Butcher’s Block a little slice of Paris

Longing to share a baguette with your special someone, or perhaps taste sumptuous soft cheeses with your best friend? Don’t bother blowing your savings on a plane ticket to Europe — hop on the Metro to Old Town and create your own Parisian-style picnic.

The Butcher’s Block (1600 King Street), a market by Robert Wiedmaier, is full of the smells of freshly cut meat and warm bread straight out of the oven. The butchers are friendly and personable, offering recommendations on what to choose for the perfect picnic.

The mustached butcher raved about the Blenheim ginger ale. “It’s got a little spice to it,” he said. “Trust me, you’ll love it.”

After popping the amber bottles, the two men joked with my picnic partner and myself about how they looked like Coronas. “You two will surely be having a good time,” they teased.

Now, where to enjoy this feast? If you’re on the clock and need to get back to work in a certain amount of time, a park near the King Street Metro is an ideal spot. Small café tables dot a patio shaded by ivy and beautiful flowers. Perfect for holding hands and people-watching, it’s a wonderful oasis among the hustle and bustle of the city.

If you have a little more time to enjoy your delectables, right next to The Butcher’s Block lies the Lorien Hotel and Spa courtyard. Open to the public, it’s a sunny, private spot perfect for dining and conversation. The clock in a fountain and small brick buildings with street lights hearken back to Old Town circa the Colonial era.

Finally, if it’s one of those dangerously hot and humid days in the D.C. area, it might be worth catching the free King Street trolley down to the waterfront. Settle in on a bench and watch the relaxing waves of the Potomac wash against the shoreline. It’s almost like the Seine; if you close your eyes, you can imagine the Washington Monument in the distance looks a little more like the Eiffel Tower.

Come on an empty stomach to the Butcher’s Block — the sandwiches aren’t for those with pint-sized appetites. The turkey sandwich is packed full of freshly carved meat, spicy Dijon mayo, red onion marmalade, creamy avocado and baby arugula with balsamic vinaigrette.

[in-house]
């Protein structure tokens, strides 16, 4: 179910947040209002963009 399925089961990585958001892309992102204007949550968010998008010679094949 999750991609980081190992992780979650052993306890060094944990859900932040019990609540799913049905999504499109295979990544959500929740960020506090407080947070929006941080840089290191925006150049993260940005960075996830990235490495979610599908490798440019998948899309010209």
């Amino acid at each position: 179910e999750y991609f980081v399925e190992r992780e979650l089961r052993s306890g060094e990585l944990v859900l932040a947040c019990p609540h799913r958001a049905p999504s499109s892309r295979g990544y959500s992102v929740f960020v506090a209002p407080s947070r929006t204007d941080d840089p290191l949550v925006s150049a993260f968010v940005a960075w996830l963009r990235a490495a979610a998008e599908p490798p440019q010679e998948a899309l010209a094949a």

The prosciutto is also a noteworthy choice. The salty shavings of meat combined with sweet fig jam, creamy brie and arugula and balsamic vinaigrette on French bread just explodes with flavor.

To go a little more French, try the ham sandwich with Swiss cheese, lettuce, tomato and honey Dijon dressing. For the ultimate patriot who just can’t seem to get enough American fare, the roast beef sandwich and chef’s chicken salad are other solid choices.

Bottles of wine are available for purchase and are perfect with the shop’s warm bread, baked fresh in house, and generous cheese trays. The afternoon of my picnic, I chose a sharp cheddar cheese with another, softer, more flavorful cheese called “the Marissa.” Both were delicious, particularly served with the pure organic honey thrown in as a bonus by the butchers. 

Cheese and honey is a popular dish in Spain, so when you’re spreading the liquid gold onto the soft cheese, imagine the Potomac morphing into the Mediterranean Sea.

With a little imagination, it’s easy to spend some time abroad without the vacation days or the hassle of going through an airport. All you need is a little Old Town charm and tasty sandwiches for your own little oasis in the city.